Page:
You know you have to network, but you dread it. You despise the idea of “working the room” and, if you’re going to invest time, you want to see results. You need to increase both your comfort level and networking success. But how?
The secret is to look and feel at ease in room full of people you don’t know!
The reason for networking is to attract opportunities, whether a new job, a promotion, or to build your business. Wow! That’s a lot of pressure. What if you don’t do it “right?” What if people think you’re a sycophant or worse yet, an ambulance chaser?
Let’s face it. You are already busy balancing your work and personal life; so taking on another “to-do” is overwhelming. You need to get results to justify the time. Let’s raise the bar a little bit – what if networking were fun?
No More Dread; Have Networking Success In 3 Easy Steps!
In helping clients to network in a business setting, I find that starting with these three easy steps is the best way to transform dread into success.
1. Generate a Positive Mindset: The first step is to create a powerful mindset so that you have fun and increase your chances of making a connection that matters. Ask yourself, what comes to mind as you mentally prepare for a networking event? Do you dread it? Do you tell yourself that nobody will want to talk to you, so why should you even go?
Identify exactly what you tell yourself when you consider going to a networking event. It’s probably some version of: “No one will talk to me.” or “This is going to be misery; I don’t know anyone.” or “I never know what to say.”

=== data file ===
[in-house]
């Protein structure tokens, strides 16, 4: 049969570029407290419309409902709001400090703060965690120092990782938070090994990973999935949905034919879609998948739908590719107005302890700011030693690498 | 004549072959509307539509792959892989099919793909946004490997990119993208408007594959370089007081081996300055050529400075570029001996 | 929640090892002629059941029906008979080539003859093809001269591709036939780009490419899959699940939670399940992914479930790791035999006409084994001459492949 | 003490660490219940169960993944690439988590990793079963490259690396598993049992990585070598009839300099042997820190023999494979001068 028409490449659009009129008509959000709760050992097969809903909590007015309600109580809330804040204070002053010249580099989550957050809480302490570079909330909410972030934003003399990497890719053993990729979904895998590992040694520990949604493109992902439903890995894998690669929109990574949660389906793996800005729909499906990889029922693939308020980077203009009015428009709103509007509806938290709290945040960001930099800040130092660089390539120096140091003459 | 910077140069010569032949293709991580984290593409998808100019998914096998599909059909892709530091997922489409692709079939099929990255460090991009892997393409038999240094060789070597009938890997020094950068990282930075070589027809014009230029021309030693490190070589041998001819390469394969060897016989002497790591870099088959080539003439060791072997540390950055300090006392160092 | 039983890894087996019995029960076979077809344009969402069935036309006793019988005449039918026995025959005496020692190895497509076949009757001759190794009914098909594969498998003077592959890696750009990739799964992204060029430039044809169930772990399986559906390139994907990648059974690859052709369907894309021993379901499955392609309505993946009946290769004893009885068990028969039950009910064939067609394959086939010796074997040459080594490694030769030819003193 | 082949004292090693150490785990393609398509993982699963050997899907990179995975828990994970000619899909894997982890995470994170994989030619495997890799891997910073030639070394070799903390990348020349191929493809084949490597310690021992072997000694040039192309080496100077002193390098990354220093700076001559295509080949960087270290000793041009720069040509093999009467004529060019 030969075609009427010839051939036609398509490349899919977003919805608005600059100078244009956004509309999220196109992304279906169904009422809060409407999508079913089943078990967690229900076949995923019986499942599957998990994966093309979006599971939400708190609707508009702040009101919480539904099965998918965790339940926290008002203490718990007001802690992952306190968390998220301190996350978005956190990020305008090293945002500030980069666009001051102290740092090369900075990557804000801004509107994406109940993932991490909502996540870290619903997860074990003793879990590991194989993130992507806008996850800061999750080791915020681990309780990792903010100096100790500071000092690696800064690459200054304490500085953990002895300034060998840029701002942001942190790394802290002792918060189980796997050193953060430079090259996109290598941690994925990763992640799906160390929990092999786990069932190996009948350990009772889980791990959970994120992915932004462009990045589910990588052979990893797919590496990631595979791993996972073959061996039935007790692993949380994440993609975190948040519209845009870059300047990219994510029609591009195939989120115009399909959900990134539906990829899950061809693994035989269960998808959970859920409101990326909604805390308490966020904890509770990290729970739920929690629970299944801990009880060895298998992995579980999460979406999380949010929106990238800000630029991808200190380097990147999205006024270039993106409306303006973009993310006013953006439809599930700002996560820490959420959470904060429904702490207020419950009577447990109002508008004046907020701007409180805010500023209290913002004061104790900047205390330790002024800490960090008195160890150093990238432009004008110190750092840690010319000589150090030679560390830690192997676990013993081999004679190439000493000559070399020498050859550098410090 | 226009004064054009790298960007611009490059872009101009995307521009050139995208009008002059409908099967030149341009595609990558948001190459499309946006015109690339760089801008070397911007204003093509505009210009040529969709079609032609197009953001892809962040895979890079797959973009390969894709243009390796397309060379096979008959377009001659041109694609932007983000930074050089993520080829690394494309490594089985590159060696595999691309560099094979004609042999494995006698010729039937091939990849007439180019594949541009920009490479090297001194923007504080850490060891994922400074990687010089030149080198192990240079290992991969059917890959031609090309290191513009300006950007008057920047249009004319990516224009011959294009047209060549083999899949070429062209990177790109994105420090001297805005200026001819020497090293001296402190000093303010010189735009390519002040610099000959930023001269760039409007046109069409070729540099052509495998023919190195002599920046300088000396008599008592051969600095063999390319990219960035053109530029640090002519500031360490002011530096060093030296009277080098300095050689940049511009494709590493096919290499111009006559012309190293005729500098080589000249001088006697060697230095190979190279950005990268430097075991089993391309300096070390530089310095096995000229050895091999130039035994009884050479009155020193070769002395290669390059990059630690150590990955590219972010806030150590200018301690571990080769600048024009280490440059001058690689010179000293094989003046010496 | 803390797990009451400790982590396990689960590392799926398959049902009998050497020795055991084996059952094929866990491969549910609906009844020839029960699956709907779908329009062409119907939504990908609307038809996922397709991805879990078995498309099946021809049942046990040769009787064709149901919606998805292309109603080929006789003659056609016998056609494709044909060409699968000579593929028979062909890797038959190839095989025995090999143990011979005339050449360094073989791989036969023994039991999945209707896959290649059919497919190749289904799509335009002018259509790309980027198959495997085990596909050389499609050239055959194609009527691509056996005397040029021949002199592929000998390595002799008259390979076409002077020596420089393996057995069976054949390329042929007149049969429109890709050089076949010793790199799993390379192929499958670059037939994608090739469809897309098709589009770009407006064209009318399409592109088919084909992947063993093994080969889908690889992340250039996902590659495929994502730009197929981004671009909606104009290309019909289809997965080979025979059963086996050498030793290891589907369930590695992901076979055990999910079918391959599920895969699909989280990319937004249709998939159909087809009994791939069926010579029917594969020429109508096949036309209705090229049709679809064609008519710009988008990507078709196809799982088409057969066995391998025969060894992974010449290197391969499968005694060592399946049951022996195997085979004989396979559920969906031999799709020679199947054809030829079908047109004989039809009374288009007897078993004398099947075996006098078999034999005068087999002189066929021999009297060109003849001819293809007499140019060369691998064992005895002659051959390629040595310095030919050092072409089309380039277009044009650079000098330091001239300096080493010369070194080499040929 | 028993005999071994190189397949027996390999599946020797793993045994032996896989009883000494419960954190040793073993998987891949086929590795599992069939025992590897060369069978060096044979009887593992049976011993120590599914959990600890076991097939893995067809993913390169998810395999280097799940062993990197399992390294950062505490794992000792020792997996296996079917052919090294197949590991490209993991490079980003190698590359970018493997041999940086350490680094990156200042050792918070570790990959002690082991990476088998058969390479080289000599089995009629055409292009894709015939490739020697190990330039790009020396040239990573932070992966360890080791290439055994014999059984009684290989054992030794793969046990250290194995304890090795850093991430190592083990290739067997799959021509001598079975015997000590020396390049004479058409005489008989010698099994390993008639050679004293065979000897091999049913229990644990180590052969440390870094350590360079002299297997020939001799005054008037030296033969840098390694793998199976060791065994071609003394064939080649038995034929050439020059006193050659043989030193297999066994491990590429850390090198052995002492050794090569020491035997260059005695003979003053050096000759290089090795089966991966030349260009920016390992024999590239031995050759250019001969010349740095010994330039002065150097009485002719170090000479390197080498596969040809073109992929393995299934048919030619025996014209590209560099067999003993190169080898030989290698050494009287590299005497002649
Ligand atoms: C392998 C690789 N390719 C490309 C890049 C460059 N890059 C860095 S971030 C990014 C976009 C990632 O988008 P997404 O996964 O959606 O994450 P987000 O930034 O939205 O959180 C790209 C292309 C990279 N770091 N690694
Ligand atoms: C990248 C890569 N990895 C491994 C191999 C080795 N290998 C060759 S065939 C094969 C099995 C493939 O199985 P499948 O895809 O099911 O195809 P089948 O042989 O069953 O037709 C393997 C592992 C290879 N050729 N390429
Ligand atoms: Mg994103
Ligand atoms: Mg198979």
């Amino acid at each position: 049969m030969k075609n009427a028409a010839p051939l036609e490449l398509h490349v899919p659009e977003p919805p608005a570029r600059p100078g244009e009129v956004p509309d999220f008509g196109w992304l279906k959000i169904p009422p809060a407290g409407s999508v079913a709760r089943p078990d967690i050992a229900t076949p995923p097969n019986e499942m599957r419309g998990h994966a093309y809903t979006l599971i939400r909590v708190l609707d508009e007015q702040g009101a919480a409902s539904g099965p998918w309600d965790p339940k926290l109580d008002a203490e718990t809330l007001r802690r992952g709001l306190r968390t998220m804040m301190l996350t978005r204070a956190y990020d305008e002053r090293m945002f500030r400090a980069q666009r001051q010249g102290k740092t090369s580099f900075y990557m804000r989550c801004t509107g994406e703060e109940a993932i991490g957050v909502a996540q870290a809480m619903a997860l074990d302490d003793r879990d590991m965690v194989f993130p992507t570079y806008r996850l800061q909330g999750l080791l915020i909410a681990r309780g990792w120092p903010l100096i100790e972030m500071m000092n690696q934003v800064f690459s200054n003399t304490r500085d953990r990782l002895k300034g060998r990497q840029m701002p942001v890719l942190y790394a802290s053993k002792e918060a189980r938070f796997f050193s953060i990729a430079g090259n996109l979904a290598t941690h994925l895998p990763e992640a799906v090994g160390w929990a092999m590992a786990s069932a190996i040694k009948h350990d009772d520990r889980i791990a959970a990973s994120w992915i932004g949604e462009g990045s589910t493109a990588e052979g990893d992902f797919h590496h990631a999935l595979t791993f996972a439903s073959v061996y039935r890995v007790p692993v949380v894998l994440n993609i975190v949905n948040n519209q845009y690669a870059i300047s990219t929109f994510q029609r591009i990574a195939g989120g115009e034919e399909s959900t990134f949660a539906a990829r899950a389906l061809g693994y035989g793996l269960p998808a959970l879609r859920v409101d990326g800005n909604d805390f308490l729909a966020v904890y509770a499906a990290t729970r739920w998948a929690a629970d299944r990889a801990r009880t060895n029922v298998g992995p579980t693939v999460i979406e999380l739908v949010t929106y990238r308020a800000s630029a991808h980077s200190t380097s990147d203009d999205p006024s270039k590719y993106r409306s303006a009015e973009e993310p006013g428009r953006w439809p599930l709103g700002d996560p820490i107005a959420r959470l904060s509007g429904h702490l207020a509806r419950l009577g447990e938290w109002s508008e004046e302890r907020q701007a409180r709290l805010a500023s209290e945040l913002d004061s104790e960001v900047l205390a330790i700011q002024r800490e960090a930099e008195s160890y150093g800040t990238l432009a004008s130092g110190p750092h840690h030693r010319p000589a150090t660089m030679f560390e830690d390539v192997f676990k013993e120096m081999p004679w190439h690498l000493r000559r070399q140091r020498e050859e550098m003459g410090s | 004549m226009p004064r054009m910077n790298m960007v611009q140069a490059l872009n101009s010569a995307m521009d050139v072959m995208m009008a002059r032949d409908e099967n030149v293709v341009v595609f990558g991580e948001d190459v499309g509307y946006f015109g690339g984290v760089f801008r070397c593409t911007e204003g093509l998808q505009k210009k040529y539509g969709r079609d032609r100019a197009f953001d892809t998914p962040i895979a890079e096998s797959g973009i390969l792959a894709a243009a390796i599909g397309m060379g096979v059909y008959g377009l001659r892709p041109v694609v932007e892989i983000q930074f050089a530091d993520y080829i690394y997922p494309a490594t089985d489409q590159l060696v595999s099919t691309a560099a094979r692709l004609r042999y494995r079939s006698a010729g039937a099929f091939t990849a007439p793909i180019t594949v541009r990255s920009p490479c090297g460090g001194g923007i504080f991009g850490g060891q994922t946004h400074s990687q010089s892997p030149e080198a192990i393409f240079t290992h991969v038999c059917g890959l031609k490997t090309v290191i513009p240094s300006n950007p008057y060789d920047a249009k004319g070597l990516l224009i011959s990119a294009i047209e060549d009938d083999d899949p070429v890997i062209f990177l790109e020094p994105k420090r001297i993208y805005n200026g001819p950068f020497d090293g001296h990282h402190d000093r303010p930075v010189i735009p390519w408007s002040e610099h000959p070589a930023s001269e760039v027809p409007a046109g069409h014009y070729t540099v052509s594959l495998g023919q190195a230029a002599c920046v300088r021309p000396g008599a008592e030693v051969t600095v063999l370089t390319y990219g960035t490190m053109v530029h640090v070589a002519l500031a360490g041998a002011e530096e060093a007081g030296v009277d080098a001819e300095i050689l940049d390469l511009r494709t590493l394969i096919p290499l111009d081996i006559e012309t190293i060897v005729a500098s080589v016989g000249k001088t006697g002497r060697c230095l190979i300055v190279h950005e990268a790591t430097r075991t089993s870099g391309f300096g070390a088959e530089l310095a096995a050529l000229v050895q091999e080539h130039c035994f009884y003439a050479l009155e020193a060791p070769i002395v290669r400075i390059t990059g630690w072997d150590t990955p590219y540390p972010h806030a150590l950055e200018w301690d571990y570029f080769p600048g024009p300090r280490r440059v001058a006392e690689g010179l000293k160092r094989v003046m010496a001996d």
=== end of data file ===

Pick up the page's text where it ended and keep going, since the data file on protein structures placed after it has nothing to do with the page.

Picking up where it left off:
Next, replace this self-defeating mindset – and yes it’s just a mindset no matter how real it feels – with an empowering mindset. Consider, “This is going to be fun!” or “I wonder who I’ll meet . . .” or even “This is good practice for when networking matters.”
2. Use an Opening Strategy: All you need to know is how to start a conversation because once you’re engaged, your instincts generally take over. The easiest opening strategy is to smile, extend your hand, and say, “Hi, my name is ________.” Just wearing a nametag with those words is not enough!
3. Prepare Your News Stories: This is where you deal with the fear of not know what to say. Don’t squander the opportunity to answer the ubiquitous, “What have you be up to?” with a total non-answer like “I’ve been busy.” or “Same old stuff.” Instead, turn this into an opportunity to distinguish yourself and be remembered: have your own personal news story.
Depending on the context and need for confidentiality, personal news stories can include: an exciting client matter; an article or book that you either read or wrote or are writing; a presentation that you gave or will give; your recent promotion; and exciting news about a child who is excelling in school or sports. It can be anything interesting, however, the ideal “news story” demonstrates that you are excited and engaged with your work.
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If you still have questions, reach out – we’d love to hear from you!